No what led to the debates between the Reform and opposing views is the internal contradictions of the Reform view. God has not mislead us, the Reform view has just not seen the alternative interpretation of Scripture which does not require these inconsistencies.

bwarddvm said –
As to you first question, yes, the benefits and efficacy of common grace are solely of God's determination, yet still the framework of man's "free will" which is the means by which He brings these to pass.

How is this possible. Just because you say your doctrine is not inconsistent with free will does not make it so, you really need to have an explanation of how your doctrine remains consistent.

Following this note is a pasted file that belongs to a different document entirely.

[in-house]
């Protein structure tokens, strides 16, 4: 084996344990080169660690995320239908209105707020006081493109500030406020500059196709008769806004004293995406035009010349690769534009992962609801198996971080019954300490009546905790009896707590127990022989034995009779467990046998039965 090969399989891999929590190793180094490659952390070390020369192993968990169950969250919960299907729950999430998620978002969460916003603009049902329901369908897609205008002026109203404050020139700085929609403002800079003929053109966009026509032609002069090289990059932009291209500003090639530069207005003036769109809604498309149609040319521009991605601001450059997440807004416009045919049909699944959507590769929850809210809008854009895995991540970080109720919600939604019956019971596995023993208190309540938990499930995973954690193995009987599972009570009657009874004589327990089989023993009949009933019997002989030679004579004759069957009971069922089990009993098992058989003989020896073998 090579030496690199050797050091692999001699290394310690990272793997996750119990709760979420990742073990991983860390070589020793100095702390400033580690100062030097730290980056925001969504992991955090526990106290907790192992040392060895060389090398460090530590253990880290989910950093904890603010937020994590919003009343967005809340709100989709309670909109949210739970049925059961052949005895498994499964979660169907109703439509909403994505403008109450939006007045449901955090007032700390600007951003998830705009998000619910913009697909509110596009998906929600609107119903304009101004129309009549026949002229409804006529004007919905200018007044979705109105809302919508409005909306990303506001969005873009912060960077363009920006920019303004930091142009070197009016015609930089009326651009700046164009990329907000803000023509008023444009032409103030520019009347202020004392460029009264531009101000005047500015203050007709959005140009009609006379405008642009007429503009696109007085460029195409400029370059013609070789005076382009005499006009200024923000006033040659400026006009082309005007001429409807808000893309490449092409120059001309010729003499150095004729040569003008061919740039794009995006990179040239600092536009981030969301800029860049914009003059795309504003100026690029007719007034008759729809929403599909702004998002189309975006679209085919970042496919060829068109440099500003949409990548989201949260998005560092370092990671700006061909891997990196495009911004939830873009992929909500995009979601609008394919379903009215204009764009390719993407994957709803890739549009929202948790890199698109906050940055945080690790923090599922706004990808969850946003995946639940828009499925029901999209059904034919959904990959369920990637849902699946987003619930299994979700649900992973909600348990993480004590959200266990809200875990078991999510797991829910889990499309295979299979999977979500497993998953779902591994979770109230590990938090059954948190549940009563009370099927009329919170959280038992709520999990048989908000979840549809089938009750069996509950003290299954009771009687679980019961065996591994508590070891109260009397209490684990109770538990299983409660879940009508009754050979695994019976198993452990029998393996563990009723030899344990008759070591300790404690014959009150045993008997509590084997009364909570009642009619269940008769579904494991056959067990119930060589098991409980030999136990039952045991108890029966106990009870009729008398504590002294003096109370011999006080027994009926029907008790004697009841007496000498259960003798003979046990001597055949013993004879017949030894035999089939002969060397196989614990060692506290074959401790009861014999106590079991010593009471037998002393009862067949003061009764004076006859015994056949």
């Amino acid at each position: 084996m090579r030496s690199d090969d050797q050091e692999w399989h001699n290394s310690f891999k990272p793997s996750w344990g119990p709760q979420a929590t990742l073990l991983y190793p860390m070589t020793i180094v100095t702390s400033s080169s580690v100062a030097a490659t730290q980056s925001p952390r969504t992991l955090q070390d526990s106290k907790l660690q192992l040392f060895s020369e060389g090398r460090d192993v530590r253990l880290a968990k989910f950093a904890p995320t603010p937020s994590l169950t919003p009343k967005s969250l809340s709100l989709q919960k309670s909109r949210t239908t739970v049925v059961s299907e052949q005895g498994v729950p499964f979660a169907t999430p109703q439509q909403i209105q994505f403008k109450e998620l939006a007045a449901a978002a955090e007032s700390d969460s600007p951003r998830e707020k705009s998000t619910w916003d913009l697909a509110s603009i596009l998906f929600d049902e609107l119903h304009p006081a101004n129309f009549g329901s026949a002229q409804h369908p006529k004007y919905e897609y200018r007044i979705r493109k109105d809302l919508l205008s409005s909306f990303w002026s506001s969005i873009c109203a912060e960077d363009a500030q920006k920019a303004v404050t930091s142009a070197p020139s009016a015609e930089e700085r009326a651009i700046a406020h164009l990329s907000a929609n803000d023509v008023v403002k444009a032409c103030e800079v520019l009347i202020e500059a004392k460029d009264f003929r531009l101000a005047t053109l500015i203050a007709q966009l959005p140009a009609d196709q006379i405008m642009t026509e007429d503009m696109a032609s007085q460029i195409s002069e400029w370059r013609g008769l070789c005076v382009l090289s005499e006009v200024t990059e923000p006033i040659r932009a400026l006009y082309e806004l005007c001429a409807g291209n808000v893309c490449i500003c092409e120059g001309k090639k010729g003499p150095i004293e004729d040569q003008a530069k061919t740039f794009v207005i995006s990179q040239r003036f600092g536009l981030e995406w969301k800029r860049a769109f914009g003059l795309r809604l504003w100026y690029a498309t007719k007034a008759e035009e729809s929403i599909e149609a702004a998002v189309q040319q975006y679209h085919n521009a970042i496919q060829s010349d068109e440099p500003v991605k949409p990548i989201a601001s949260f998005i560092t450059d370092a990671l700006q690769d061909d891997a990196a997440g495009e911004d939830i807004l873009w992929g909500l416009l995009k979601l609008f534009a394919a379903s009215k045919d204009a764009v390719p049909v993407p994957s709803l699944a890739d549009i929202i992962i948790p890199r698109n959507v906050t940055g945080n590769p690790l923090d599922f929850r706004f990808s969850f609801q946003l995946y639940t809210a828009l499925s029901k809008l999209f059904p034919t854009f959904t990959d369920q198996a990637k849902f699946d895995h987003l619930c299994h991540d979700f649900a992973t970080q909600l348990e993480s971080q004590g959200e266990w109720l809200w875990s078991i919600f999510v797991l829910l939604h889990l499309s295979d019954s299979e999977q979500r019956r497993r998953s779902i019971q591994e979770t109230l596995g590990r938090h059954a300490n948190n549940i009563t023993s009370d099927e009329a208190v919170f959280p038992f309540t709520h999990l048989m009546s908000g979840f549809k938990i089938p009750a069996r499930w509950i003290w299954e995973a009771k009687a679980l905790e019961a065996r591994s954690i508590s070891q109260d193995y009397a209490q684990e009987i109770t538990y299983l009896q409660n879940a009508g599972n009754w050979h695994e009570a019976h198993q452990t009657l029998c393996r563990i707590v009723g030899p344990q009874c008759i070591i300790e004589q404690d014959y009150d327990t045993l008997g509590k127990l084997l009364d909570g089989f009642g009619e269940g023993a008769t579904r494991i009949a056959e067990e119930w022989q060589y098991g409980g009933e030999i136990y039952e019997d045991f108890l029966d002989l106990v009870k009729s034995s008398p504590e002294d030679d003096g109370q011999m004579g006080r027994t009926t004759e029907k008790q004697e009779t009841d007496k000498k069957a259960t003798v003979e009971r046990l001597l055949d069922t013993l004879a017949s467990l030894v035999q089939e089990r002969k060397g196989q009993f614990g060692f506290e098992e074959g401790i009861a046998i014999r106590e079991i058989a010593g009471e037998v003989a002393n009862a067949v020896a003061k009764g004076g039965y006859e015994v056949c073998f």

bwarddvm said –
So, yes man's choices are relevant and certainly have consequences in this life. We can all clearly attest to that in our own lives.

What we can attest to has no bearing on the truth. If we were completely without free will we would attest to anything God decreed we would attest to. This is no proof at all for free will existing in a consistent manner with your doctrines of common and special graces.

bwarddvm said –
Yet when all is said and done, God works within our choices to bring about His will in all things.

Then His grace is not irresistible, because if it is then God would not have to work around our free will choices.

bwarddvm said –
RT does not deny the mystery involved in such a statement, but it does not concern itself with solving the unsolvable but rather explaining what it believes Scripture clearly teach.